# Curve Sketching 4: Identifying Oblique Asymptotes

In the previous post in this series, we have learned about asymptotes. horizontal asymptote and vertical asymptote. We continue this series by discussing oblique asymptotes in this post.

An oblique asymptote is an asymptote that is not vertical and not horizontal. We need to know these types of asymptotes to sketch graphs especially rational functions. A rational function contains an oblique asymptote if the degree of its numerator is 1 more than that of its denominator. For instance, the function $y = \displaystyle\frac{x^2-4x-5}{x-3}$

has degree 2 in the numerator and 1 in the denominator. If we divide the expression, we have $\displaystyle\frac{x^2 - 4x - 5}{x-3} = x - 1 + \displaystyle\frac{8}{x-3}$.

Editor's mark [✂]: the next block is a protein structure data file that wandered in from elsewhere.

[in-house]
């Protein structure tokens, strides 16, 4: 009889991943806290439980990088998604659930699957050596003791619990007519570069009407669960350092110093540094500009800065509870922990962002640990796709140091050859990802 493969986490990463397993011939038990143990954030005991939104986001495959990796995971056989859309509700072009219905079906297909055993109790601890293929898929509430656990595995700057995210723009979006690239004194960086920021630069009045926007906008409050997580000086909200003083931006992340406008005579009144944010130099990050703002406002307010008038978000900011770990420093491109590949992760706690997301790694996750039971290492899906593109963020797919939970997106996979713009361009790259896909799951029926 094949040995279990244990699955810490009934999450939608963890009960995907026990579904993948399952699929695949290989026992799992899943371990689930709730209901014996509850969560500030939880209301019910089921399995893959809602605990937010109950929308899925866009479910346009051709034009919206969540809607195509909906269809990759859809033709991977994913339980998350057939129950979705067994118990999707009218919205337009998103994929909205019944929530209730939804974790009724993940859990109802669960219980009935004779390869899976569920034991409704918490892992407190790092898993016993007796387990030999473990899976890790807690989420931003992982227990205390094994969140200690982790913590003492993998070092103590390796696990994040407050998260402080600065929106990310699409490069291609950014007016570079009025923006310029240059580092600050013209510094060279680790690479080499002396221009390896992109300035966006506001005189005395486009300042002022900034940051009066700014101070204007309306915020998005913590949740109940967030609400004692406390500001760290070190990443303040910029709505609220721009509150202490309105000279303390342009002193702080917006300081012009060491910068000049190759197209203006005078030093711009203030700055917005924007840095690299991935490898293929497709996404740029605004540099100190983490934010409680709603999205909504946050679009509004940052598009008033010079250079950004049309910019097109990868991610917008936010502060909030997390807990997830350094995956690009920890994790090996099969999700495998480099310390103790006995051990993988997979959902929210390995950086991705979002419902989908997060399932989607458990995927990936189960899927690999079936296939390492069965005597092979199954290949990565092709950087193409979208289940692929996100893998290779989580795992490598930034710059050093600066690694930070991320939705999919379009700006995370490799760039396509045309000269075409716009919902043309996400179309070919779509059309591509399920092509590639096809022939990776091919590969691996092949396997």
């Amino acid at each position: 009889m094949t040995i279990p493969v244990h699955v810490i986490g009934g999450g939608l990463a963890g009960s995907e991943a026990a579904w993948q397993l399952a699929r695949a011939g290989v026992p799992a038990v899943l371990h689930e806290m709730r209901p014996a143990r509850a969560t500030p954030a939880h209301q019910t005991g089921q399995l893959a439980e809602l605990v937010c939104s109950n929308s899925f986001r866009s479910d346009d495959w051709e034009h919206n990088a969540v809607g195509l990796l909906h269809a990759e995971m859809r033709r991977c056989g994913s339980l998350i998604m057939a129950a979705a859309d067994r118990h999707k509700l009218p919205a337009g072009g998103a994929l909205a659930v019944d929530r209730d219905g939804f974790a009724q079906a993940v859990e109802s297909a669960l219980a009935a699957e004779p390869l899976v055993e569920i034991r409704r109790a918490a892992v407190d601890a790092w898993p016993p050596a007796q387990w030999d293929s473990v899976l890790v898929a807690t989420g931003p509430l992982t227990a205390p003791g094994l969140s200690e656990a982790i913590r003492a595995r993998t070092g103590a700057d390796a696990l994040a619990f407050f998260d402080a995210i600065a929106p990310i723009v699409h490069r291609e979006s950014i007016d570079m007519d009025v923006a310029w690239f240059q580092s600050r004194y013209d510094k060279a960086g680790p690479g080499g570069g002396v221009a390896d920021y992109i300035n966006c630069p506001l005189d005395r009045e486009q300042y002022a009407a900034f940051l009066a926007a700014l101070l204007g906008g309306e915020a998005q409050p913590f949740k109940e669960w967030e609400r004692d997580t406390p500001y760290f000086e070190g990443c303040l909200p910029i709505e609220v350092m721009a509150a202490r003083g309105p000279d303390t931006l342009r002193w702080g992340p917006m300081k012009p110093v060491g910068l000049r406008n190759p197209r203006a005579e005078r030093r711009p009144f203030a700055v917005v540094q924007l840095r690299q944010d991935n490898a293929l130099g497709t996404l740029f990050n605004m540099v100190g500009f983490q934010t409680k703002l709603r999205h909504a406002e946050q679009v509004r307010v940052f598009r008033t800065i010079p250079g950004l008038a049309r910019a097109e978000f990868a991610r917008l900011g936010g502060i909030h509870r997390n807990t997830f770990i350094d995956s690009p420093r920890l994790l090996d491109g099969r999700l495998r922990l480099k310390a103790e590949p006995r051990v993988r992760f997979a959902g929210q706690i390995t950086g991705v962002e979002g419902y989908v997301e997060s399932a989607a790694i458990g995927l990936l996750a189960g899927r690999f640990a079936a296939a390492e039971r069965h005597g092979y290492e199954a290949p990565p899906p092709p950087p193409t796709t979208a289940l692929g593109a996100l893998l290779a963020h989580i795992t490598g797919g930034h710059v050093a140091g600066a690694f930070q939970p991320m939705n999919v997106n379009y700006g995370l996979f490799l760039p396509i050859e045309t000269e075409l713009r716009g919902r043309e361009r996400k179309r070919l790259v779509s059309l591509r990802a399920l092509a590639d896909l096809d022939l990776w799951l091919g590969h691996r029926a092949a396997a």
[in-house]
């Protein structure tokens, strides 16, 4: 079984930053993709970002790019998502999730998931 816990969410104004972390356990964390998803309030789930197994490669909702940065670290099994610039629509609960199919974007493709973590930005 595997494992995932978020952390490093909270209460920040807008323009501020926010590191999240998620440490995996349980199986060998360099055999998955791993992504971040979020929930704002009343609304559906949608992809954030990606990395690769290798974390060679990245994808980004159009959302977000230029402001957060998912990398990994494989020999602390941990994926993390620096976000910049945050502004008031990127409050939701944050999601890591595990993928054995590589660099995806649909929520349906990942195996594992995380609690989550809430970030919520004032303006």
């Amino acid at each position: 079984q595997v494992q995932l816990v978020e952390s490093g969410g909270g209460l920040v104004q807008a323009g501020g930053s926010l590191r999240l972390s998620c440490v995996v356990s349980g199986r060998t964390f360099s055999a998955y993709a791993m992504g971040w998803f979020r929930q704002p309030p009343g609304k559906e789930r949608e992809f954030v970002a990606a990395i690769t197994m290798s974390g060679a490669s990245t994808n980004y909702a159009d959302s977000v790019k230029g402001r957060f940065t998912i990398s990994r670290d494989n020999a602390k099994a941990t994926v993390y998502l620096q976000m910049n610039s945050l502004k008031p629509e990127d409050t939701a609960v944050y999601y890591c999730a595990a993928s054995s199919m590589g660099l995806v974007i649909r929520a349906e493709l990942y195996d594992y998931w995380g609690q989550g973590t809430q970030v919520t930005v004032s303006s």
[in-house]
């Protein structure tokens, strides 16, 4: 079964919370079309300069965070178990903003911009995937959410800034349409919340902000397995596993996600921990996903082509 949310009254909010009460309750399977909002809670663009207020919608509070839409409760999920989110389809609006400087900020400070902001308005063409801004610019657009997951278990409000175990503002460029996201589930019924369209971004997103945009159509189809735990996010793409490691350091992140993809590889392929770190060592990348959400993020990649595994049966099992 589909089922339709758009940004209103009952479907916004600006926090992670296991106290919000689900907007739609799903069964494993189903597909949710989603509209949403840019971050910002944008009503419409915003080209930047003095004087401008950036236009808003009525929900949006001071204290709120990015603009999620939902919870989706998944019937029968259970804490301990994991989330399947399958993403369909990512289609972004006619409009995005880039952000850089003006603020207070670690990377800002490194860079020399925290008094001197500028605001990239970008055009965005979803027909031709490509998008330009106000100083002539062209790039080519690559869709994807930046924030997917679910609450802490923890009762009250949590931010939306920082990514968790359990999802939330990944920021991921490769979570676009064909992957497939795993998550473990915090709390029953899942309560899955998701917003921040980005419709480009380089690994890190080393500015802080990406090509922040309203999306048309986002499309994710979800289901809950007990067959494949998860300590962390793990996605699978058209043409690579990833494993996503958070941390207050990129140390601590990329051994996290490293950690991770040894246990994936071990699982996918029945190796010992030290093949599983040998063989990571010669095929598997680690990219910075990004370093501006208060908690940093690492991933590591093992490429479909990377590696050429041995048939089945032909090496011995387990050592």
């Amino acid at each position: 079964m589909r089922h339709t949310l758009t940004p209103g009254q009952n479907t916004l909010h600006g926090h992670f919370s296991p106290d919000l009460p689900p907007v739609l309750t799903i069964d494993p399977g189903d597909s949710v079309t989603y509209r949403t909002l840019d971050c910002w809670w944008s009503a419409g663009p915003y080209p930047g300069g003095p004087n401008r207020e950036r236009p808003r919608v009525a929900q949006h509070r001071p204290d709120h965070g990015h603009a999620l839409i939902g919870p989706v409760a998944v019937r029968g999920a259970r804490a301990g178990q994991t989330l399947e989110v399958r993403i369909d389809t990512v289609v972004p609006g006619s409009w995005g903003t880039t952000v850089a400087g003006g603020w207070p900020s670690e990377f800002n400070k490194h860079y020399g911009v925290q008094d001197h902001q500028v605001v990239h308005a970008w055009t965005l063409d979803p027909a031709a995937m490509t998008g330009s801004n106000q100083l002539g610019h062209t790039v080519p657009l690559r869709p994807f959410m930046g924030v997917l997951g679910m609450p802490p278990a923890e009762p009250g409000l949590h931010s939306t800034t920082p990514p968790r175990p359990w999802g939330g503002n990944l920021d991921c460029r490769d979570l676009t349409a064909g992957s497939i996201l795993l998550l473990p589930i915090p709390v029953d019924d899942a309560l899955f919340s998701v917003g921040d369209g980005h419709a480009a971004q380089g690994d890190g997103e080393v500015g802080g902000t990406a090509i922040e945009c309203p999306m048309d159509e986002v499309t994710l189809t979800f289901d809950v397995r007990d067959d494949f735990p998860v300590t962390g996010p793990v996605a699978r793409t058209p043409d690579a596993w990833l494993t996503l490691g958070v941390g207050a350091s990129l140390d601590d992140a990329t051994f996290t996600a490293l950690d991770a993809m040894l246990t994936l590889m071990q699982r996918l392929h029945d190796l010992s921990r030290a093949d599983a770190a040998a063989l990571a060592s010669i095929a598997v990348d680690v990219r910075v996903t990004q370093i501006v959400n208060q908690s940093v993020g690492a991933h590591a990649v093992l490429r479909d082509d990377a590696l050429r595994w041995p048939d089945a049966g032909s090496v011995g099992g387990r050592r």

Notice that as $x$ goes to infinity, the remainder goes to 0. The expression $x - 1$ is the oblique asymptote. The red dashed line in the graph is the oblique asymptote of the function above.  Notice that the function has also a vertical asymptote (see green dashed line) which is $x=3$.

Note however, that if the degree of the numerator of the rational function is more than the degree of the denominator, but not 1, there are no oblique asymptotes. In addition, there is at most one oblique asymptote or one horizontal asymptote, but not both (Why?).

Reference: Bob Miller’s Calc for the Clueless: Calc I